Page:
One of the most popular claims about wheatgrass, and one that is frequently made by both supporters and retailers, is that 1 serving of wheatgrass is as nutritionally valuable as a kilogram of green vegetables.[3] This claim most likely originates from a statement commonly attributed to the "father of wheatgrass", Charles F. Schnabel, who is alleged to have said that "Fifteen pounds of wheatgrass is equivalent to 350 pounds of the choicest vegetables".[3] Although it does seem to be quite an exaggerated statement, it was most probably coined due to Schnabel trying to express its unknown and seemingly miraculous health attributes.

Schnabel's research was with wheatgrass grown outdoors in Kansas. Schnabel's wheatgrass grew slowly through the cold of winter and was harvested at a very specific time in the early spring, which farmers refer to as the "jointing stage." It was then dehydrated and made into powders and tablets for human consumption. Schnabel's wheatgrass required 200 days of slow growth through the winter and early spring in Kansas to build those high nutritional levels. When wheatgrass is allowed to develop normally in its natural climate, a dense root structure combines with more than 200 days of sunlight to produce a plant with extremely high nutritional values. To use Schnabel's research to promote wheatgrass grown for ten days in a hot house is an obvious invalid comparison. Wheatgrass grown quickly and unnaturally in trays for ten days under artificial conditions contains considerably less nutrional content that wheatgrass grown outdoors in a climate like the midwestern United States and Canada, harvested at once-per-year jointing stage.

Comparison: Artificial vs. Natural

The nutritionally dense wheatgrass of the kind grown by Schnable is still available in tablet and powder form through natural food stores and online in the United States and most other countries. Seven tablets (3.5 grams) or a teaspoon of wheatgrass powder grown organically through the winter and harvested before the jointing state is equal in nutrition to a USDA serving of spinach or other dark green vegetables. Not all dehydrated wheatgrass is grown in accordance with Schnabel's research.

The chlorophyll molecule is structurally similar to hemoglobin, leading some to believe that wheatgrass helps blood flow, digestion and general detoxification of the body. Although no research exists that directly connects chlorophyll with blood building, many nutrients associated with dark green leafy vegetables have been shown to be important for healthy blood.[citation needed] It has been shown by comparative analysis that dehydrated wheatgras powder, if grown under natural conditions, has a much higher nutritional value than so-called "fresh juice" grown under unnatural hot-house conditions. Comparison: Artificial vs. Natural Ann Wigmore encouraged her students to dehydrate raw foods at low temperatures to preserve their nutrients. She inappropriately used the scientific findings of Schnable on dehydrated wheatgrass to support growing wheatgrass rapidly under artificial conditions.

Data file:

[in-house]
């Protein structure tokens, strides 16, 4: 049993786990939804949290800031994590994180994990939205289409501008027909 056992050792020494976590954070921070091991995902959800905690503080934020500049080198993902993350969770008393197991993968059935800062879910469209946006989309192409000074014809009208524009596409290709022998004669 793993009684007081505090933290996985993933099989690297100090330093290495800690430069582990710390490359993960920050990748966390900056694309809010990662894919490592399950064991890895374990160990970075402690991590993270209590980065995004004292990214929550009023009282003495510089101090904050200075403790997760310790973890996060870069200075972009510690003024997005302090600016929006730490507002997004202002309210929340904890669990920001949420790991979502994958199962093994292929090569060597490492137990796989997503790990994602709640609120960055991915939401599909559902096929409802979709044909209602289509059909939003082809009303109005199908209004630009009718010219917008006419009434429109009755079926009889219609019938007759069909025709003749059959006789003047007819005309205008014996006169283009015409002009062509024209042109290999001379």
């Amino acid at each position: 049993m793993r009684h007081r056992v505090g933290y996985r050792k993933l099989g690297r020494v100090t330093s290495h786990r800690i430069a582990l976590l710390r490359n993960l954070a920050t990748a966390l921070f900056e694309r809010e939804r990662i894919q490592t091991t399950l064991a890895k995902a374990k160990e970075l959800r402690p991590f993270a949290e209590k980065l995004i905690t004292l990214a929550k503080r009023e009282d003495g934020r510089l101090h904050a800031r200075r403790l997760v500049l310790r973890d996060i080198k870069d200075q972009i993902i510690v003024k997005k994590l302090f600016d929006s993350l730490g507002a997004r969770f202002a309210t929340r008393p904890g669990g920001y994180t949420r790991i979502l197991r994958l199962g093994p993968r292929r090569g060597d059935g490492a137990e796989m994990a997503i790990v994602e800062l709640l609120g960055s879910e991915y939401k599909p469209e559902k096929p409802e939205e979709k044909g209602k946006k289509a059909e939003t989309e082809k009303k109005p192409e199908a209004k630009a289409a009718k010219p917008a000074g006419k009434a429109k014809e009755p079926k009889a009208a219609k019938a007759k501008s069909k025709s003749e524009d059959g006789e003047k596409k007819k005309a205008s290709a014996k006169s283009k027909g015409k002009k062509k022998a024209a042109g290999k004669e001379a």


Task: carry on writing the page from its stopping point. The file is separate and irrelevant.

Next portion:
Popular culture

In the FX Networks television series Nip/Tuck, Dr. Christian Troy grows and drinks wheatgrass in numerous episodes.

In The Simpsons episode "When You Dish upon a Star", Homer invents a cocktail made of wheatgrass and vodka called a "lawnmower". Also appears in the episode "Make Room for Lisa" where Lisa is given a shot of wheatgrass juice by the owner of the New Age store who interprets Lisa's disgust at the taste as a sign of working taste buds.

Wheatgrass is referenced in Sex and the City when a character that Samantha is dating has 'funky tasting spunk.' Wheatgrass was referenced as a good way to change this.[citation needed]

Notes

  1. 1.0 1.1 1.2 Murphy, Sean (2002-10-13). "Wheatgrass, healthy for the body and the bank account". ABC Landline. Retrieved 2006-10-06. Check date values in: |date= (help)<templatestyles src="Module:Citation/CS1/styles.css"></templatestyles>
  2. Jarvis, William T. Wheatgrass Therapy. National Council Against Health Fraud (1998). Retrieved on 2007-05-22
  3. 3.0 3.1

External links